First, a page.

Government must ‘lead by example’ in bid to cut disability employment gap

The Scottish Government must “lead by example” if the stigma around the recruitment of disabled people is to change, ministers have said.

Speaking at Holyrood on Thursday, equalities minister Christina McKelvie urged MSPs to go further in changing the culture, attitudes and practices in employing people with disabilities across Scotland.

An action plan was launched by the Scottish Government in December last year with the aim of at least halving the disability employment gap in the country by 2038.

“To be successful in implementing this plan, we believe that the Scottish Government must lead by example as both an employer and a policy maker,” said Ms McKelvie.

“In spring, the Scottish Government will publish a recruitment and retention plan, setting a target for employment of disabled people in core Scottish Government roles.

“We will recognise other public-sector organisations and encourage them to take part too and follow our example.

“We will work across government to ensure the policy we develop to support disabled people helps rather than hinders their ability to enter that meaningful work that they all so much want.”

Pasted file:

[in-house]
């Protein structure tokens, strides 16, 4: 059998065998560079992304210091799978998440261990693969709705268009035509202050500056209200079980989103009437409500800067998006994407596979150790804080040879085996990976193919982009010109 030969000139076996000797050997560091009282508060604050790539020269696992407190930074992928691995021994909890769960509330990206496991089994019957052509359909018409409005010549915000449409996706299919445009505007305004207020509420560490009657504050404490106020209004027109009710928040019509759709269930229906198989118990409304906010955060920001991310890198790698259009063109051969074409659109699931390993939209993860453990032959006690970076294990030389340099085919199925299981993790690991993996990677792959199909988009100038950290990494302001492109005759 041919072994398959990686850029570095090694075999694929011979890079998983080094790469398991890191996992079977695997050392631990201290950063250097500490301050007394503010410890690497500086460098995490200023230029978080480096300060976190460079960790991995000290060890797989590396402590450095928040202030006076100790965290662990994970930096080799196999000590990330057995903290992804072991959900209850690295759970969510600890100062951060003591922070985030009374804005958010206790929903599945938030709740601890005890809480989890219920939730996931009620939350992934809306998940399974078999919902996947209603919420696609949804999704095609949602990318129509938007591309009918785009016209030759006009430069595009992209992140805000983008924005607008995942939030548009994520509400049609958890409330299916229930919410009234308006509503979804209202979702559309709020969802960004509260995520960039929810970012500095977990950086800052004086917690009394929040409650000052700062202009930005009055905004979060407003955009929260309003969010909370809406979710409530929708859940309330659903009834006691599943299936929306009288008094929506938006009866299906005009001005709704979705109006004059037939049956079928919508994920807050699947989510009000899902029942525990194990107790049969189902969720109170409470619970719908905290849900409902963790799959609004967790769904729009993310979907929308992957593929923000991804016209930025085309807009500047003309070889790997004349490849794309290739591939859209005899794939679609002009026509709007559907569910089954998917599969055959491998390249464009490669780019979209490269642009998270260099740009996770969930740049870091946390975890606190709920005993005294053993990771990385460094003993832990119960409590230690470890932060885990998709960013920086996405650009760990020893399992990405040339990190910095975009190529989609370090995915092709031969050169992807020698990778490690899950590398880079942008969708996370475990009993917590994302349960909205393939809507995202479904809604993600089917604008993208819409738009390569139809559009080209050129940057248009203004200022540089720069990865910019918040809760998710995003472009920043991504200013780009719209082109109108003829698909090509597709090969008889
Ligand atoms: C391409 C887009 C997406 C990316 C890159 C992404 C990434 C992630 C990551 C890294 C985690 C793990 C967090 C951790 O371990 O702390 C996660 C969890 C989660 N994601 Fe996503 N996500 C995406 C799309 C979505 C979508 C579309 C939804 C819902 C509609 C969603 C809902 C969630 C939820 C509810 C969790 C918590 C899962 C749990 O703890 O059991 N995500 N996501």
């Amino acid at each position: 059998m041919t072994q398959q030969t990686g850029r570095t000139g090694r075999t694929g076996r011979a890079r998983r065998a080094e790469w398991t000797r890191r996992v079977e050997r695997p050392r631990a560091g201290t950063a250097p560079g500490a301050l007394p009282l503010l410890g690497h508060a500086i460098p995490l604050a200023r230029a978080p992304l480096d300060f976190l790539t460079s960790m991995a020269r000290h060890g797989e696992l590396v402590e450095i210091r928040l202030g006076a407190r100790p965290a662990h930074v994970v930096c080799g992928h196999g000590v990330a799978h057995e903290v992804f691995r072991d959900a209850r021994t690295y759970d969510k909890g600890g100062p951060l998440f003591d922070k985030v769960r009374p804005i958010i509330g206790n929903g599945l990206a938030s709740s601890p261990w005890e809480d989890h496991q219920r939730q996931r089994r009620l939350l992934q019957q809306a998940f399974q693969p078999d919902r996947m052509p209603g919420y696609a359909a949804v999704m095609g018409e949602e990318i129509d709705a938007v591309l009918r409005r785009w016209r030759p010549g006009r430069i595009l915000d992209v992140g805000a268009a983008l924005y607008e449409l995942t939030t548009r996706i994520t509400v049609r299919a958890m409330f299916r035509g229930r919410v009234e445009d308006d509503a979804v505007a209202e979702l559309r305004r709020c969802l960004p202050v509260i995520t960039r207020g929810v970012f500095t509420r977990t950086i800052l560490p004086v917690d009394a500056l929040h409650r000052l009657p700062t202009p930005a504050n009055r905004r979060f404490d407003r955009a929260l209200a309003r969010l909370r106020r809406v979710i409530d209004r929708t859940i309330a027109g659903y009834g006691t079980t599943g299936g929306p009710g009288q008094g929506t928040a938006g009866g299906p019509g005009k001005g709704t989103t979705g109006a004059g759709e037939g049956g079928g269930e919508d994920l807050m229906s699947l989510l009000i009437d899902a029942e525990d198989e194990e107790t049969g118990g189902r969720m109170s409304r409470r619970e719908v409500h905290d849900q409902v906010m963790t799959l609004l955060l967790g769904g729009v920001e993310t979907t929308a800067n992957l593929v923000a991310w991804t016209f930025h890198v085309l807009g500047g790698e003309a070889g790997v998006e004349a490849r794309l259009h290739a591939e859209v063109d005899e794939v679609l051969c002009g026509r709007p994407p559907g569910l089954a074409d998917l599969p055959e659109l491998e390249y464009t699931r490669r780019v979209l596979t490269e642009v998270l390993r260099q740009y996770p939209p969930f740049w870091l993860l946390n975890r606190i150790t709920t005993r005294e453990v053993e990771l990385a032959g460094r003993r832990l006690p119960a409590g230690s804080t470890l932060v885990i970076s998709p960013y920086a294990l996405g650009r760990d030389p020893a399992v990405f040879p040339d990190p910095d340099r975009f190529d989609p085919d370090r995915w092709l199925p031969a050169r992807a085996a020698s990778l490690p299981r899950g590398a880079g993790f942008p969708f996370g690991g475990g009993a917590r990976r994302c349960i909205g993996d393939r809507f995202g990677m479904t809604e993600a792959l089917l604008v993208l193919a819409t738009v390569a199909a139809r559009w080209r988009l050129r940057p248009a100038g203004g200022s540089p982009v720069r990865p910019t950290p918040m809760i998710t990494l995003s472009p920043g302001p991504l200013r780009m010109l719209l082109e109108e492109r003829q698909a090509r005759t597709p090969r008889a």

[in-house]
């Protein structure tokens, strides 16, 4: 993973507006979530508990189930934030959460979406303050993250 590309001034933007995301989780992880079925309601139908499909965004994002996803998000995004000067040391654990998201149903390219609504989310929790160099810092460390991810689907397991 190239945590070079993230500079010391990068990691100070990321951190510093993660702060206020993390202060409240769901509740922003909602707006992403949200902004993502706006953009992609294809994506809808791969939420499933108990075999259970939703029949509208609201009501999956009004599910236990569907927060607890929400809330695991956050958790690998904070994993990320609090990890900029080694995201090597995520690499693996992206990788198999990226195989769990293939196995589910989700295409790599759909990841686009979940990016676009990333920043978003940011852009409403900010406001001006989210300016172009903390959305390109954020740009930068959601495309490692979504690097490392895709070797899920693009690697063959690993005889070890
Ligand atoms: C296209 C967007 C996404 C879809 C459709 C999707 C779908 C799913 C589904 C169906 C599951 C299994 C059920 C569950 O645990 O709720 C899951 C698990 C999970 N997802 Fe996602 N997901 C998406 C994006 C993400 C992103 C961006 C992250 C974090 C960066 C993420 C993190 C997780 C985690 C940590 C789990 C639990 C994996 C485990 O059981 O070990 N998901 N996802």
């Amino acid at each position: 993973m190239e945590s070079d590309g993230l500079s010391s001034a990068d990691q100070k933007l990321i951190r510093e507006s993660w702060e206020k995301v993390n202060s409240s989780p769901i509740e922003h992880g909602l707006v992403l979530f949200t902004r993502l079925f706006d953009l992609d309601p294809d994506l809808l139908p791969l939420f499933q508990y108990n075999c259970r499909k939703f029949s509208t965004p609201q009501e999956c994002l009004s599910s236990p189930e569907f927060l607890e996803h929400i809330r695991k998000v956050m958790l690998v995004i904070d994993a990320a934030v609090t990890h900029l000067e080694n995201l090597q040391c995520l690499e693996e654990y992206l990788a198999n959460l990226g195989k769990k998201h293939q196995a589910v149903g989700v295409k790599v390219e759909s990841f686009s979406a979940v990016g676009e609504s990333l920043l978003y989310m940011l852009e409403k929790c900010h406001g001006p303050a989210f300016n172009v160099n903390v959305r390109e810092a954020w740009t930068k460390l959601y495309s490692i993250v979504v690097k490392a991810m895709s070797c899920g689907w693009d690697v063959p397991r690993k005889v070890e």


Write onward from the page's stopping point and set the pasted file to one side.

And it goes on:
Scottish Conservative MSP Jeremy Balfour said the challenge for the Scottish Government is to ensure that its proposals can be delivered.

Mr Balfour said: “Disabled people want decent incomes, fairer working lives. As one disabled lady said to me a few weeks ago, ‘I just want a normal job, not a job that was created because I’m a disabled person’.

“I think that is key because perhaps, historically, we have gone off and created jobs for disabled people and only allowed disabled people to apply for them.

“But, actually, that misses the point. Disabled people want to be mainstream – of universities, colleges, and daily life.

“We fully support accessible workplaces, homes and transport, and we want society to do everything that it can to ensure that people with disabilities have full and active participation in all aspects of public life free from stigma and discrimination”.

Labour MSP Mark Griffin said: “More needs to be done to support Scotland’s disabled people to live their lives to the fullest – unrestricted by governments, employers, businesses and, in fact, society itself.

“With one in five people in Scotland living with a disability, that’s more than a million people who are often left to the whims and attitudes of everyone else.”

Mr Griffin also referenced a survey which found that “some of our ancient castles can in fact be more accessible than the local pub”.

He added: “The consequence of being excluded from the local pub, the local community venue or a particular activity is that disabled people are prevented from living their fullest life.”

Scottish Green MSP Andy Wightman said the UK Government’s changes to disability benefits such as the transition from disability living allowance to personal independence payments had been “disastrous” and described the situation as “attacking the rights of disabled Scots to live in dignity”.

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